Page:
And whilst it maybe your opinion that Ham with one clean lap and one off track lap is still an obvious candidate, others may consider those who transgressed on both their laps as being even more obvious. If for no other reason then they would be severely penalised for failing to set a lap time in Q3.
Seems to me some like to look at an issue such as this and offer a glib 'oh the pole sitter should have lost pole'; yet don't seem to want to discuss the reality of such a draconian approach.


I can't think why is this such an issue really, there is absolutely nothing draconian about it. Policing the track/court/pitch lines is fundamental in most sports, I can't think of any other sport that such abuse would get unpunished; we have introduced sensors in footballs to check if they crossed the goal line, VAR, the hawkeye technology in tennis, etc. Yet in arguably the most expensive and elite sport in the planet the drivers are allowed to abuse a rule and no one bats an eyelid.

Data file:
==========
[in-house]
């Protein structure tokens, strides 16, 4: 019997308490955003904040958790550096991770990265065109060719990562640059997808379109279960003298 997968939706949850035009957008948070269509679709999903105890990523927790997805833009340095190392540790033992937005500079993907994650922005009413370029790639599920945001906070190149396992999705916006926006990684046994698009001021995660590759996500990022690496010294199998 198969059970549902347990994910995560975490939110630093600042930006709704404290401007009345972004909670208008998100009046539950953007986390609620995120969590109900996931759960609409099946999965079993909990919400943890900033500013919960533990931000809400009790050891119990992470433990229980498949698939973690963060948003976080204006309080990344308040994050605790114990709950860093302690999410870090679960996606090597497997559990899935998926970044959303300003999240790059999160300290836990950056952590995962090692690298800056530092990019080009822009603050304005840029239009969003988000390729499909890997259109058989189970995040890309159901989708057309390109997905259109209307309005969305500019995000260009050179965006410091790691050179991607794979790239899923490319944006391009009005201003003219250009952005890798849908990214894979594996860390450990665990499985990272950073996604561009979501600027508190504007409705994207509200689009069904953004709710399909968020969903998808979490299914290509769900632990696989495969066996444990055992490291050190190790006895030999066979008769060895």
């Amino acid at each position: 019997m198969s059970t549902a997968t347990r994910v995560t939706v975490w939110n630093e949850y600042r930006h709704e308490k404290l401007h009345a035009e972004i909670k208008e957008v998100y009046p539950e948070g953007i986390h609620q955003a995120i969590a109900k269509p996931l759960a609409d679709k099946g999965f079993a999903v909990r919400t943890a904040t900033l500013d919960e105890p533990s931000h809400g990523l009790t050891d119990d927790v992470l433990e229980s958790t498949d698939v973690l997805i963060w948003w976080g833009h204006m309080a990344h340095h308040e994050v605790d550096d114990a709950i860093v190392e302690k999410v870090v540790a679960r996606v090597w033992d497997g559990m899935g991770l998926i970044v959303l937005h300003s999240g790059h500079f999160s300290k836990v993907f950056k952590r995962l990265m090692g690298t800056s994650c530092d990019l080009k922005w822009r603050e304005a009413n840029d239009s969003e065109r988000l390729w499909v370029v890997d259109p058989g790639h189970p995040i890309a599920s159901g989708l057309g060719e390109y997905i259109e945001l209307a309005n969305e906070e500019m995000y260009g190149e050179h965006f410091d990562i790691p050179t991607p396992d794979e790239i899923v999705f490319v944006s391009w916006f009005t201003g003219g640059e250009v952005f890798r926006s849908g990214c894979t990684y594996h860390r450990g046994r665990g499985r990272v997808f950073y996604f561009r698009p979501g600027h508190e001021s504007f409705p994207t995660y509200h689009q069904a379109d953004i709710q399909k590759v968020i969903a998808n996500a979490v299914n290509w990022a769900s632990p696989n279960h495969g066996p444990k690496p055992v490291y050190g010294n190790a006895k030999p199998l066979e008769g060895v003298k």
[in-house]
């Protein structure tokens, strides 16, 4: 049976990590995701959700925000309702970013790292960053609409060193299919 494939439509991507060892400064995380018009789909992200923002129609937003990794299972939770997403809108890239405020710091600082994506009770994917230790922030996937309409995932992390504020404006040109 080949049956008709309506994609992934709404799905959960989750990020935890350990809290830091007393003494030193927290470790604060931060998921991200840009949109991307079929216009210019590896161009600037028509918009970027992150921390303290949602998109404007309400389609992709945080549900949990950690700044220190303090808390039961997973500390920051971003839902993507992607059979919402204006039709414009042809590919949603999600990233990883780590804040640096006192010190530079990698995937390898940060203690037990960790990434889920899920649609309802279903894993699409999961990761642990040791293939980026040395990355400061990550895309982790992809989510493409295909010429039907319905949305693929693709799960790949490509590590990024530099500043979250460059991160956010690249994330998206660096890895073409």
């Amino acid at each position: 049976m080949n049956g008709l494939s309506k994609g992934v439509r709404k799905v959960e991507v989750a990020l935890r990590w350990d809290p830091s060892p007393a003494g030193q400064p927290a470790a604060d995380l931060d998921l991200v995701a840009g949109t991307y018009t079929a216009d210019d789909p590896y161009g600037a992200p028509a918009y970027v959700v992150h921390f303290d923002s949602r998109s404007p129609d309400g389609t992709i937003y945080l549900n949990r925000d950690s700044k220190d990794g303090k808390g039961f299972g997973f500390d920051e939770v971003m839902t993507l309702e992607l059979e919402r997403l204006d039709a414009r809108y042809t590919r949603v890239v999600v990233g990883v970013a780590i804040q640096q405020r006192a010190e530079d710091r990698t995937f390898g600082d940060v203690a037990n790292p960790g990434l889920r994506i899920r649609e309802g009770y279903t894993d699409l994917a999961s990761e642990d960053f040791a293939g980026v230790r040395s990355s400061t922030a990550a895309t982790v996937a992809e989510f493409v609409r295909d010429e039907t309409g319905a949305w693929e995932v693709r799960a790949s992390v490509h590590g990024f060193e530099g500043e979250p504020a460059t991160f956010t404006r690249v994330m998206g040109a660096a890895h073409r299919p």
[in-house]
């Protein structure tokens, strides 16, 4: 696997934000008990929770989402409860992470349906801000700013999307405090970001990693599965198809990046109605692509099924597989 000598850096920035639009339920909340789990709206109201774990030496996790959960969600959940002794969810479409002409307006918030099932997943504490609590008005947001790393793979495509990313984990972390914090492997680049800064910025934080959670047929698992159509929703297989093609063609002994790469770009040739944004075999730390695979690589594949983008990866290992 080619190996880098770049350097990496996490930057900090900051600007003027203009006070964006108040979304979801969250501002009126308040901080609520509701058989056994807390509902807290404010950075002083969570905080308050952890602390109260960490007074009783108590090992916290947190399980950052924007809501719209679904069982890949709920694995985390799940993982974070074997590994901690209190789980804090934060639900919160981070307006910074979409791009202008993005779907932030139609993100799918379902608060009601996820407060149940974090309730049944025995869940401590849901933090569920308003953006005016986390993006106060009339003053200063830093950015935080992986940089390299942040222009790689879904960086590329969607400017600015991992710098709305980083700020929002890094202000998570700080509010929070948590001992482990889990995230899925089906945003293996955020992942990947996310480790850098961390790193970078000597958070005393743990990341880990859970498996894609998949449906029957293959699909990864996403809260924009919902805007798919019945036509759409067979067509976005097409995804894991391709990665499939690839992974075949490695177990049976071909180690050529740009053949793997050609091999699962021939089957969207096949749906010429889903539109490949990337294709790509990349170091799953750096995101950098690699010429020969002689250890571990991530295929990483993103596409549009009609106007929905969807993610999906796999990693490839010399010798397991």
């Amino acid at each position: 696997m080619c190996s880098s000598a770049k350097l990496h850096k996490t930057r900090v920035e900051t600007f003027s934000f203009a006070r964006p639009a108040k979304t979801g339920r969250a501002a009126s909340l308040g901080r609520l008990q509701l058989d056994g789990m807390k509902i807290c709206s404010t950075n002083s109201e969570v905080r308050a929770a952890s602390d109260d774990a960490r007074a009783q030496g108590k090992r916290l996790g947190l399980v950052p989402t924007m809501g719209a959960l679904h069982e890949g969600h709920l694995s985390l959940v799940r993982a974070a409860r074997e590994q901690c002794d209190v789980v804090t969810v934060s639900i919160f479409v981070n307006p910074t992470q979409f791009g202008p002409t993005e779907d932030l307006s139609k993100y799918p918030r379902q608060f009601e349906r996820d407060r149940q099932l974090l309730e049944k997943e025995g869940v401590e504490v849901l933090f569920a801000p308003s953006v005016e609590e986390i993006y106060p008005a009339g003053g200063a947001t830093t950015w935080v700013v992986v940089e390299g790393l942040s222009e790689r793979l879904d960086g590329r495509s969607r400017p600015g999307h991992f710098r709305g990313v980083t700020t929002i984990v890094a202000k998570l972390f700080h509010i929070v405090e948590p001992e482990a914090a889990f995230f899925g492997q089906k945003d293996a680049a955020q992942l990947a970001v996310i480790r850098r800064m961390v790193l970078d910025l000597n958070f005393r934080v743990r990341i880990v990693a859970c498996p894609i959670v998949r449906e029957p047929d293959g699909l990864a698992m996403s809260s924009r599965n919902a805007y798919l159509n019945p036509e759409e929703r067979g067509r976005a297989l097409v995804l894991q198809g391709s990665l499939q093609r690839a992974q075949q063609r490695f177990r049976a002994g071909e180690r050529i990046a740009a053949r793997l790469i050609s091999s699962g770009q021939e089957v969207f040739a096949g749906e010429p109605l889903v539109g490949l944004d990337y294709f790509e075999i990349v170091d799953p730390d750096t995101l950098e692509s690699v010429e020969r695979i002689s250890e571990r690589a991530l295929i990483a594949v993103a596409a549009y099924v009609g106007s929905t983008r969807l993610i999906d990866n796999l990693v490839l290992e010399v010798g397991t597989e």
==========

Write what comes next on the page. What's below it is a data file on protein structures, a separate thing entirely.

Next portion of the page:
It is almost like it is in the FIA's DNA to leave the door open for controversies...


In its simplistic form the track when built isn't designed for the cars and bikes of today or tomorrow. Thats why barriers, corners, kerbs, run off areas, surfaces, etc are constantly changing. And why track limits are discussed and agreed upon each race meeting. Whether its F1 or your local kart or grass track meeting. And it has to be said other motives such as keeping the lap flowing, creating more overtaking opportunities, better viewing experiences, etc. And who knows how these cars are going to react on a track in 9 months time?
Introduce a blanket rule and the speeds at a number of tracks will go down, less overtaking opportunities, and occasionally one of these track limit measures will launch a car into a marshall post (Monza).
And how would it look in the real world? Each qually and race would result in us sitting round for hours waiting for the stewards to decide if a penalty should be applied, what penalty, and what order. Bit like the engine penalties of old. We would wake up the following day to get the grid or the race result. Brands Hatch have had a track limit system in place for years, and its still only used sparingly.
And if you think that is a bit over the top, MotoGP are way ahead on this compared to F1, colour coded track limits, penalty loops, instant VAR; and sometimes we still we have to wait hours whilst our favourite rider is demoted from pole to the 5th row, and then slowly back again to the front row as each penalty is applied.